fresh from the sea.

Ali could never stop praising his hawks.  They lifted him into the wilds of
their heaven and left his human travail behind.  Ah, his birds made his soul
soar!

Ali was as proud of his hawks as he was of his poetry. His father and most
of his kinsmen would sew shut their bird’s eyes shut and release the strong
thread before they launched them. But Ali saw many hawks blinded this way,
and what good is a blind hunting hawk?  So he patiently molded hoods of new
lambskin, sewed and decorated them with dyed feathers.

Hasan’s voice cut into his thoughts, and Ali shook his head to clear.  He
hadn’t thought about the hawks in many years, centuries actually.  Now, with
his feet again mortal, he could capture and train young tercels and hunt
again like his ancestors.  This promise brought tears to his eyes, and
opening them, saw the compassionate gazes of both Hasan and Emir.  They had
suffered as much as Ali, and now, thanks to the good mullahs, they had their
chances at life again.

“Give us a verse, Brother Ali!” said Emir, with a broad smile.

The men of the village perked up with his words, for there was nothing that
men loved more than the soft, lulling words of a poet.

Unless it was the soft moving hands of a woman.

The men had hard lives in the mountains, tilling the stony earth for their
grain crops, but they made time for any poet.  It was music to their ears
without instrumentation.  It was the fine music of human voice and colorful
words.  It gave precious beauty to their routine lives.

Ali shook his head, and said for Emir to give them a poem, but Emir insisted
Ali give them a verse of his own making.

“Ah! You ask the impossible, my dear brother.  It has been long since I
thought of any verse. Life had glued shut those pages of inspiration.”

Ali smiled to himself and took up one of the mouthpieces of the hookah,
sucking in a long plume of smoke smelling of apple.

“If marriage next month to the Sheilkha Shakira doesn’t open those pages, my
friends, then all the poets of Persia have lived for naught!”

This from one of the men in the village made them all laugh.  They were
curious how this stranger had been able to attract the affections of their
desirable Sheikha. But their eyes, even the eyes of men, could tell he was
handsome enough to attract a woman’s gaze.

Better he marry the Sheikha now.  The women would have no claim on him then.

Ali stared at Emir through half opened eyes.  They spoke volumes, were
masked by the heavy smoke he expelled from his lungs.  Ah, brother Emir
would push him, but perhaps he could think of something.  Surely the men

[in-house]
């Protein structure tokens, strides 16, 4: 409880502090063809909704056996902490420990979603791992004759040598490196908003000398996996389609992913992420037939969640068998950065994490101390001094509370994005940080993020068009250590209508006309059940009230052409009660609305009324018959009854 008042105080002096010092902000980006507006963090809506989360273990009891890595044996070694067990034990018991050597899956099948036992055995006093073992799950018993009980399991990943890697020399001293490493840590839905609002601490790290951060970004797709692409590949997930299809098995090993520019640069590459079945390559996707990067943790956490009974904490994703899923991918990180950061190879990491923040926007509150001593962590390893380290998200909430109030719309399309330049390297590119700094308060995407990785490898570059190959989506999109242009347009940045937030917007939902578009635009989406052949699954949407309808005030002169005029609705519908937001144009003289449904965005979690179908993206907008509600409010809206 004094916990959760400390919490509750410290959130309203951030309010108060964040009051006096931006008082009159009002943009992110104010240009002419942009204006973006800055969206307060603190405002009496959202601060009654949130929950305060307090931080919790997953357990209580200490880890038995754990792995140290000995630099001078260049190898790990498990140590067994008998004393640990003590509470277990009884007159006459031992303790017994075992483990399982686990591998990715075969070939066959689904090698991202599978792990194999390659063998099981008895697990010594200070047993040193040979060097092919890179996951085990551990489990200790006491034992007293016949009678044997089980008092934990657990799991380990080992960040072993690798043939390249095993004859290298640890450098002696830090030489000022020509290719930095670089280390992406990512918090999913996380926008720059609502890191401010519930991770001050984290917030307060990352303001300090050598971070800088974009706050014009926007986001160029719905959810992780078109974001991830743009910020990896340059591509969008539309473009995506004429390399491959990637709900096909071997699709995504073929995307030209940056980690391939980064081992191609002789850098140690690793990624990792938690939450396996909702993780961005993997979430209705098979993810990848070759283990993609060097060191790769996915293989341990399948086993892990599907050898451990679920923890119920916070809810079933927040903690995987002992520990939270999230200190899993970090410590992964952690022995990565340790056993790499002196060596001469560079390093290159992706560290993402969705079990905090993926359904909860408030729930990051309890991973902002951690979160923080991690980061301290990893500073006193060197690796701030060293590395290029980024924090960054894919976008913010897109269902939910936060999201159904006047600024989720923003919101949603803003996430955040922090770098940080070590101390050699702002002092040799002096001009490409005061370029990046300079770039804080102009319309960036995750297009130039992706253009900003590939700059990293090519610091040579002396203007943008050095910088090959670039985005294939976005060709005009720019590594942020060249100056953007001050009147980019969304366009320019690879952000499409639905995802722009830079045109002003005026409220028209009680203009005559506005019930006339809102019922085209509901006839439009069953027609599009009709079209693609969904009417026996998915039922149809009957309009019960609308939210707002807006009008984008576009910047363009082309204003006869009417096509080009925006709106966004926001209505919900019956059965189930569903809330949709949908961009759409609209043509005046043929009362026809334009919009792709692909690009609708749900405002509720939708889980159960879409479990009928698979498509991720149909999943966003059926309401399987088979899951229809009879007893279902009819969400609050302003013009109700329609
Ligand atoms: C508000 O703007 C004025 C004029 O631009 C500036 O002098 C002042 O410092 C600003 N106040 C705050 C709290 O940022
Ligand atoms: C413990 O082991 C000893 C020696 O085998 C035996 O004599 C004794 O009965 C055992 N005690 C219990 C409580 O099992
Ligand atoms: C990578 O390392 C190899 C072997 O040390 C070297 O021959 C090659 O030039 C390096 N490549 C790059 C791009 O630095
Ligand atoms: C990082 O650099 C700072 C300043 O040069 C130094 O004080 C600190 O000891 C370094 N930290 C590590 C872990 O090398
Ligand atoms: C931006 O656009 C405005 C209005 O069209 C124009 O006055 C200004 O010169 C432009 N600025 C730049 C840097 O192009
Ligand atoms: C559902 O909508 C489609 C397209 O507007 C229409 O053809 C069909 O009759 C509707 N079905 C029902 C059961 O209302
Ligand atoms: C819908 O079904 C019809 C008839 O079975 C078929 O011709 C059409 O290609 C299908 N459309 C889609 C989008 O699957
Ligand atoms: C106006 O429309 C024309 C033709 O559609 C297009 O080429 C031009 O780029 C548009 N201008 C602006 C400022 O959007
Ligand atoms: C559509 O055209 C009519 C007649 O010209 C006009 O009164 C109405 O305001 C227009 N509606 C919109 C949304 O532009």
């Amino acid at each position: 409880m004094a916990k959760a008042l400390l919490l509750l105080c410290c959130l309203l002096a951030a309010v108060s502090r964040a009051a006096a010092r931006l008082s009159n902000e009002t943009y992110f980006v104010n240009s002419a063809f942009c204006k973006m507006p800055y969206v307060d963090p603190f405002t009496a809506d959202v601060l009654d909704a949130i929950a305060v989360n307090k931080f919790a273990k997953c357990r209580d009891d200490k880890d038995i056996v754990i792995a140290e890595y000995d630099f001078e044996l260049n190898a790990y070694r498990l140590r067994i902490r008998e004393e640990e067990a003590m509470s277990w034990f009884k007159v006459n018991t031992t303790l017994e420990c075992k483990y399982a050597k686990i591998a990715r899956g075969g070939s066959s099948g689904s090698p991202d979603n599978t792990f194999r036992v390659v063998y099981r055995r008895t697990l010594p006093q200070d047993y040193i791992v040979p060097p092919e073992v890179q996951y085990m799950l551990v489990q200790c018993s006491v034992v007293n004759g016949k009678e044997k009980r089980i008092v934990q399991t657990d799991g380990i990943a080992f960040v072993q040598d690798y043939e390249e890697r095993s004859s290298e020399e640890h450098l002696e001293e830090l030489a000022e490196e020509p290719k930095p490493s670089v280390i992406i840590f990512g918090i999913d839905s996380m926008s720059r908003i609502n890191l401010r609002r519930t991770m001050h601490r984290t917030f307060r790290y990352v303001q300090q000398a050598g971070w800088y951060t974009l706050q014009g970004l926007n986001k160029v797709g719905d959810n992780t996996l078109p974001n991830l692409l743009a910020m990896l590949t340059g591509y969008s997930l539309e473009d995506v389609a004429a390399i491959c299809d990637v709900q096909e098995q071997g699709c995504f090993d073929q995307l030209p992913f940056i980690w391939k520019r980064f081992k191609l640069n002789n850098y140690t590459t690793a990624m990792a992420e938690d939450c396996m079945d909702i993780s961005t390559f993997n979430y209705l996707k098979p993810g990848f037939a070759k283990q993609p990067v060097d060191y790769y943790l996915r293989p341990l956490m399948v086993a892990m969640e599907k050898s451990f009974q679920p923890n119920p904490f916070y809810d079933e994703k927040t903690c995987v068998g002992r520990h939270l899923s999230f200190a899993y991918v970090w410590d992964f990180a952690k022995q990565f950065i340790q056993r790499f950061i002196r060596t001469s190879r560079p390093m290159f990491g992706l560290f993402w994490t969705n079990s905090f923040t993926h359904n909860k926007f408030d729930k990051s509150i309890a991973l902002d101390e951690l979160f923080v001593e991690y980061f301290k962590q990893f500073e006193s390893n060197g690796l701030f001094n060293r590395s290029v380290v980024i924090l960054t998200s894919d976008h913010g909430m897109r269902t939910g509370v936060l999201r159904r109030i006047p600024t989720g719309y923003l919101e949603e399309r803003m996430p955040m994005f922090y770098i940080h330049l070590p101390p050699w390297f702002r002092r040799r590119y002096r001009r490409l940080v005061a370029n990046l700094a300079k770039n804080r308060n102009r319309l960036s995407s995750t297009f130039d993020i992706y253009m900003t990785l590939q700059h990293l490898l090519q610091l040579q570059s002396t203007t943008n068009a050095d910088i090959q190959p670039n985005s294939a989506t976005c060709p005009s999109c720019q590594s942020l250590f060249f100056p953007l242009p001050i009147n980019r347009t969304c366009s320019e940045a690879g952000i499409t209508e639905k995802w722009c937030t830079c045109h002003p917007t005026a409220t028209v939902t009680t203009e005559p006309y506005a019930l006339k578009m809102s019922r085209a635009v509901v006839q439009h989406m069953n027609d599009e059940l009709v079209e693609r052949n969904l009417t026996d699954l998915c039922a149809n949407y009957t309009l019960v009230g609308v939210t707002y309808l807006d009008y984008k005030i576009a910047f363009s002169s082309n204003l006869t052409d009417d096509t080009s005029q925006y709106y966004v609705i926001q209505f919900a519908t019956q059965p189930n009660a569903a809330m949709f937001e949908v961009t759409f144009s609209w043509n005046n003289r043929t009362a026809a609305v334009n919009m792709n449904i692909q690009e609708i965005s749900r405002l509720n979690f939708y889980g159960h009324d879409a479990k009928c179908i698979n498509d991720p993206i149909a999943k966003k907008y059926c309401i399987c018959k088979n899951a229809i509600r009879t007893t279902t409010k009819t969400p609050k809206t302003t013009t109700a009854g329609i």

would want a love sonnet or a verse of the beauty of mortal life.  Make that
Paradise, for these men were jaded by their mortality.  It was new to Ali,
Emir and Hasan, and precious and confounding to them daily.  After being a
Zar for centuries, feet on the earth were heavy but strangely comforting.

*”All the carpets of Persia cannot match the softness of her hands

The roses of the Sultan’s garden have not the bloom of her cheeks

The trees blown by a gentle wind have not the sway of her delicate gait

And my heart travels with speed to lie at her feet.

Ah! She steps on my heart, invisible beneath her flowery foot,

And trots upon my senses, scrambling them like eggs for the breakfast.”*

At this last line, the men guffawed.  Even they, in their isolated village,
could discern good verse from bad. Ali was having his fun with them.

“I warned you I had nothing to say,” he said with a bemused look on his
face.

“Ah, Friend Ali!” said one of the men loudly.  “If you think you have
nothing to say now, marriage will shut up your mouth then.”

The others laughed, for the truth of the matter was so.  Marriage changed
both men and women.  It made one side more quarrelsome and the men more
silent and fearful of the wrath of the other.  Ah! Men could not win in this
battle.

Ali had been married, with a number of wives.  His eyes glazed over as he
blew out more smoke from the hookah.  The first one was Lela, when he was 20
years old.  She was young and so shy, she wouldn’t look him in the eyes for
two months after the wedding.  She cried most of the first month.  Ali was
aware she missed her family, but a marriage is a marriage and it must be
endured.  He would take his horse and his hawk and ride out and hunt.  Only
when Lela had her first child, luckily for her a boy, did she perk up.  She
became right bossy, too.  The older men would laugh when Ali made a hasty
retreat from their tent, usually followed with a string of invective from
his young wife, and sometimes wooden stirring spoons and knives.  Ah! This
was not a good situation, and his father decided Ali had suffered enough and
gave him another wife. Sela was a cousin of Lela and at first; she was as
shy as Lela.  But she soon overcame that and became a favorite wife.  There
were two more, but one died in childbirth.  All in all, Ali had four sons
and four daughters. Sela was killed in the arms of Ali, when Ali was
murdered making love to her.  Their second child died with them, for Sela
was very pregnant.

“Ah, my wife will be angry if I don’t return home soon.”

The words of one of the men cut into Ali’s thoughts.   The sun was setting,
and the sky was red from its fading luster.

“Soon, my friend”, answered another, putting his hand on the shoulder of Ali
in a compassionate gesture.   “You will be yoked like the oxen in the fields
to our Shakira and you too will watch the hours like the rest of us, knowing
they are linked to the tempers of women.  Ah Allah! You had many wives, but
we have just one each, and our lives are made miserable still!”

The laughter went around the benches where they sat in the fading sunlight.
Men all over had the same issues, and now that Ali and the others were
mortal again, they faced their own temperamental women.  Perhaps it was
easier before as Zars, for they could just float out of earshot of women and
gather in the forests in the mountains to share the hookah with other Zars.
But the good outweighed the bad, for the cooking of the women went a long
way in filling appetites that had been lost for centuries.

Jane Kohut-Bartels

Copyright, 2009